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Ensuring Supply Chain Liquidity During Times of Crisis

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Retailers and brands have made difficult decisions in recent weeks, often based on limited options but with unintended consequences. We’ve all seen the headlines. These decisions are impacting their trading partners—and their own brand equity—during the current coronavirus crisis. We’ve seen the reports coming out of places such as Bangladesh, where it’s been stated that the garment industry faces a $10 billion loss from cancelled orders, affecting more than 2 million workers. In Myanmar, reports show more than 10,000 lost jobs at the onset of the crisis.

One supplier of gloves and accessories to several major retailers had nearly 100 percent of its orders cancelled.

Many retailers and brands have enjoyed the past 10 years of massive growth, largely supported by their key trading partners and suppliers in sourcing hubs such as Bangladesh, Sri Lanka and Vietnam. While the global pandemic has essentially shut down many portions of commerce and pushed brands and retailers into survival mode, their responsibility to trading partners is still a priority they seek to address. Suppliers are a direct component of the brands they serve. If we, as an industry, can balance our needs with those of our trading partners, we can avoid causing irreparable damage and put us back on a path towards recovery.

A time for partnership

In a recent research report, the Center for Global Workers’ Rights came out with the following statement in response to the current climate: “The responsible approach is for brands and retailers to find ways to access lines of credit to cover their obligations to supplier factories, so they can cover their expenses and pay their workers to avoid sending millions of workers home with no ability to put food on the table, let alone cover medical expenses.”

It’s important to note that the race to secure capital and to raise cash doesn’t have to create an environment where it’s the retailer or brand versus suppliers. Consider the analogy occurring in the current consumer environment. Despite sufficient overall supply of food and toilet paper, consumers feel shut off from these essentials due to bottlenecks in current supply flows. Goods exist, but there’s no clean infrastructure to make them available to the end customer. As a result, consumers race to acquire and hoard these goods for their own self-preservation.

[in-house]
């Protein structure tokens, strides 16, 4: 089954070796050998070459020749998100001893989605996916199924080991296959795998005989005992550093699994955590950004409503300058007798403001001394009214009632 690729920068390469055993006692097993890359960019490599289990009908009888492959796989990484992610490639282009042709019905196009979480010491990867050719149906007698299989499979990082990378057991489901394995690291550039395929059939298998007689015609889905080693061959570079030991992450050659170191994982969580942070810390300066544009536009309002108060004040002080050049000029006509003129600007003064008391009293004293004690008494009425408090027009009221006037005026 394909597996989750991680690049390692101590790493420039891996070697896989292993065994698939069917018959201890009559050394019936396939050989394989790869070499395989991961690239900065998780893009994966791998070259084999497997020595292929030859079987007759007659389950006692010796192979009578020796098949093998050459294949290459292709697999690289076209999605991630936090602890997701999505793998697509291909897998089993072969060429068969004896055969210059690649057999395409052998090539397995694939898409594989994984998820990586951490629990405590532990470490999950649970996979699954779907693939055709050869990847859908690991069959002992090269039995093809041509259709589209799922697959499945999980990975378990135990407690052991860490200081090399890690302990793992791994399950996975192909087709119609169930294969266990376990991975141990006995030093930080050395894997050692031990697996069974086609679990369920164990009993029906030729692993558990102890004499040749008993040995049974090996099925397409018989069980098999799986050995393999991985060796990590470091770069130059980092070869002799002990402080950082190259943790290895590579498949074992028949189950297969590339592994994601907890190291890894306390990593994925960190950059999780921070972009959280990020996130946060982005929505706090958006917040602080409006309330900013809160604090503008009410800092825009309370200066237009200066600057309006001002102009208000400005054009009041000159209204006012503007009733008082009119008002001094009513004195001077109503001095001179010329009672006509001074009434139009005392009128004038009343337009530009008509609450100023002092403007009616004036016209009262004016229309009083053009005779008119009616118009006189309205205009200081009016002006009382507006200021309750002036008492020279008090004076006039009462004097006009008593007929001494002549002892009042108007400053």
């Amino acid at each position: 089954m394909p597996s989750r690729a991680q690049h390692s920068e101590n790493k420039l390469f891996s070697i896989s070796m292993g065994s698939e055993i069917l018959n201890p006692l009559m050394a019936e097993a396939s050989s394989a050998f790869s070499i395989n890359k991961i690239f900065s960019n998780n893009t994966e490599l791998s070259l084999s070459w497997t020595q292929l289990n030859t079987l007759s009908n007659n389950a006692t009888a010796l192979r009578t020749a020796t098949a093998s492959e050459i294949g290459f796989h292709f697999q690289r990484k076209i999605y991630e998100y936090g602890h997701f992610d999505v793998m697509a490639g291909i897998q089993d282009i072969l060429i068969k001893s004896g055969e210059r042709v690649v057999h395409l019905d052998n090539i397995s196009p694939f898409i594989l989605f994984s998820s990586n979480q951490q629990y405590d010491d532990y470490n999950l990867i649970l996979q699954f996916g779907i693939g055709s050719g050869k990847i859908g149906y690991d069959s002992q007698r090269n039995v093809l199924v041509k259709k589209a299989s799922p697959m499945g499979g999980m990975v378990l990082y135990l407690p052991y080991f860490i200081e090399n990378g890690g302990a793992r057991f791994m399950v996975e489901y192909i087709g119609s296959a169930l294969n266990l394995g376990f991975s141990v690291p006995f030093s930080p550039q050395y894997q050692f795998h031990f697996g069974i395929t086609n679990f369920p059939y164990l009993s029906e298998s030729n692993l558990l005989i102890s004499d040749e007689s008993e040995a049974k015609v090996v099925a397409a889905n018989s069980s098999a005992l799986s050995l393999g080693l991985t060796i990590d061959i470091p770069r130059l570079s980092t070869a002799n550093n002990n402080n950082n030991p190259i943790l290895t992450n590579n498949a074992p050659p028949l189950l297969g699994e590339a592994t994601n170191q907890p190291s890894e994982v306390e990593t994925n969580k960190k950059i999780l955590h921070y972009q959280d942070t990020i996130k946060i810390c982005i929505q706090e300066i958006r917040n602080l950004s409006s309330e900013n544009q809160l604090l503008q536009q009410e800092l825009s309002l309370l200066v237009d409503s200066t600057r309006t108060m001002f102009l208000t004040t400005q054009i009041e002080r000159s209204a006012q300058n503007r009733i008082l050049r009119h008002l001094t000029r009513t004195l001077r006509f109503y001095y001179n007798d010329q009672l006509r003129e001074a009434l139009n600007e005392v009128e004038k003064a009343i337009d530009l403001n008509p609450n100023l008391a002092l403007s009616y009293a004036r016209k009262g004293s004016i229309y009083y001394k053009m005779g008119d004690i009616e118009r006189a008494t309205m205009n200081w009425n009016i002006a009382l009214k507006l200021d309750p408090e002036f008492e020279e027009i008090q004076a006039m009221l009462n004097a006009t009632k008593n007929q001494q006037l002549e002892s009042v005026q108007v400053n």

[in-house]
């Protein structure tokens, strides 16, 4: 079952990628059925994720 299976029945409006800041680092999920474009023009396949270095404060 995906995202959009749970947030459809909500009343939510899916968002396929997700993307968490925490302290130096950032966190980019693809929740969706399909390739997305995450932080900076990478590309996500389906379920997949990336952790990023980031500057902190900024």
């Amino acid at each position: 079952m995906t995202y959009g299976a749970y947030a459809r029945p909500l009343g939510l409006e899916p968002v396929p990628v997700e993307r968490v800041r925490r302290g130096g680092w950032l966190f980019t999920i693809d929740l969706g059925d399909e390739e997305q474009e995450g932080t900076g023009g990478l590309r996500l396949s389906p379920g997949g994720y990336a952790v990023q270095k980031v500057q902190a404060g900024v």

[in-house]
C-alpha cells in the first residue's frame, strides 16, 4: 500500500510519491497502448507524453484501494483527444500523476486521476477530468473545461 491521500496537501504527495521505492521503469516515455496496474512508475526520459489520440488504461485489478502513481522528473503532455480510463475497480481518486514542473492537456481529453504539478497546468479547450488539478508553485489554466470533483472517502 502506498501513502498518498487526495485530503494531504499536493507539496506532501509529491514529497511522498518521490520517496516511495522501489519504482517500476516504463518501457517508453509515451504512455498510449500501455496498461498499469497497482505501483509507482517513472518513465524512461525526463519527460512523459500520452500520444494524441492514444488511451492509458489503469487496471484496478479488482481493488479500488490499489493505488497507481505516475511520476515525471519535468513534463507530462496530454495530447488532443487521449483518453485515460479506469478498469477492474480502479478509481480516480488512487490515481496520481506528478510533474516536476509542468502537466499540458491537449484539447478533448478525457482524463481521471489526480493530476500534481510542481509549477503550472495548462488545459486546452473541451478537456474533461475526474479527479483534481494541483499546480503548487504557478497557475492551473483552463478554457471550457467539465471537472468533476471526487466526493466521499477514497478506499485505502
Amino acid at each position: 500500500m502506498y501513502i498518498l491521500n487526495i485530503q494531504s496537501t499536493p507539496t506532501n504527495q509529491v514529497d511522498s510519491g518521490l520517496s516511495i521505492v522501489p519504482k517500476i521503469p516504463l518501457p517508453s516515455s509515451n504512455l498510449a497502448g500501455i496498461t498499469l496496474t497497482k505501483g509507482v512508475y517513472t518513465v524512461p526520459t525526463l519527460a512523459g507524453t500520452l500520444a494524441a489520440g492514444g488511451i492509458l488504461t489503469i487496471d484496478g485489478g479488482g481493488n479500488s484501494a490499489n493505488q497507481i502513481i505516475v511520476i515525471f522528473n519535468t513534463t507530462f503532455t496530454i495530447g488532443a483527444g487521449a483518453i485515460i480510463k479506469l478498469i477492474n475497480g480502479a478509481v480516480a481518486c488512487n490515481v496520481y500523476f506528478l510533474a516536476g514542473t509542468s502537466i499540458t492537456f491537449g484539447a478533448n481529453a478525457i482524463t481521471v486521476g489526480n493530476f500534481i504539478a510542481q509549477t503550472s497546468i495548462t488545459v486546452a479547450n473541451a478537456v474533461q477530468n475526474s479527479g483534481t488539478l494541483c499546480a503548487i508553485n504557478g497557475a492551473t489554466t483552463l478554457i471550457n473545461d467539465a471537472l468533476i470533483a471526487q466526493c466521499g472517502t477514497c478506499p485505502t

In many ways, the same holds true for capital and how it traditionally feeds into the supply chain. Retailers and brands turn to extending payment terms and squeezing their suppliers when forced to raise capital. This is often a shortsighted strategy.

The supply chain is a digital infrastructure that connects brands and retailers to their suppliers and finance providers so the flow of capital can be injected exactly when, where and how it’s needed. Today, there is no shortage of finance providers willing to make capital available to suppliers overseas. In most cases, it’s just a matter of connecting those finance providers to the supply chain with the right set of data, documents and access to transaction flows. Once connected to a network of finance providers that are embedded into supply chain transactions, buyers and suppliers can maneuver multiple capital levers to ensure business continuity during times of uncertainty, as well as in times of growth when capital is needed to support spikes in demand.

Building a foundation

This digital foundation, which is built to ensure capital, consists of four main elements:

  1. A digital cloud infrastructure that breaks down many of the barriers and silos that traditionally exist between internal teams and departments, such as sourcing and finance; and eliminates walls between trading partners to enable collaboration—which we’re all finding is essential in today’s remote work environment.
  2. Document and process automation, where purchase orders, invoices, approvals and all decisions and communications moving the wheels of global trade are digitized and viewable by all trading partners. Invoice approvals are managed by exception to speed up the process of getting suppliers paid.
  3. A network of finance providers willing to deploy various financing programs into global supply chains. These programs represent pre- and post- shipment financing by leveraging data to support credit decisions and unlock more capital.
  4. Visibility into both the physical and financial supply chain. This means that all necessary parties can see the documents, orders and key milestones occurring within a transaction. With that visibility, capital can be injected based on those events and triggers to ensure liquidity for suppliers.

So, what exactly does this look like in the real world? Join Infor, Standard Chartered Bank and RTS International on April 29 for an important panel discussion on the impact of a multi-bank platform to support global trade and the benefits it can deliver to brands, retailers and their suppliers now and during times of rapid growth and expansion. Can’t attend live? Register now to receive a link to the on-demand recording.

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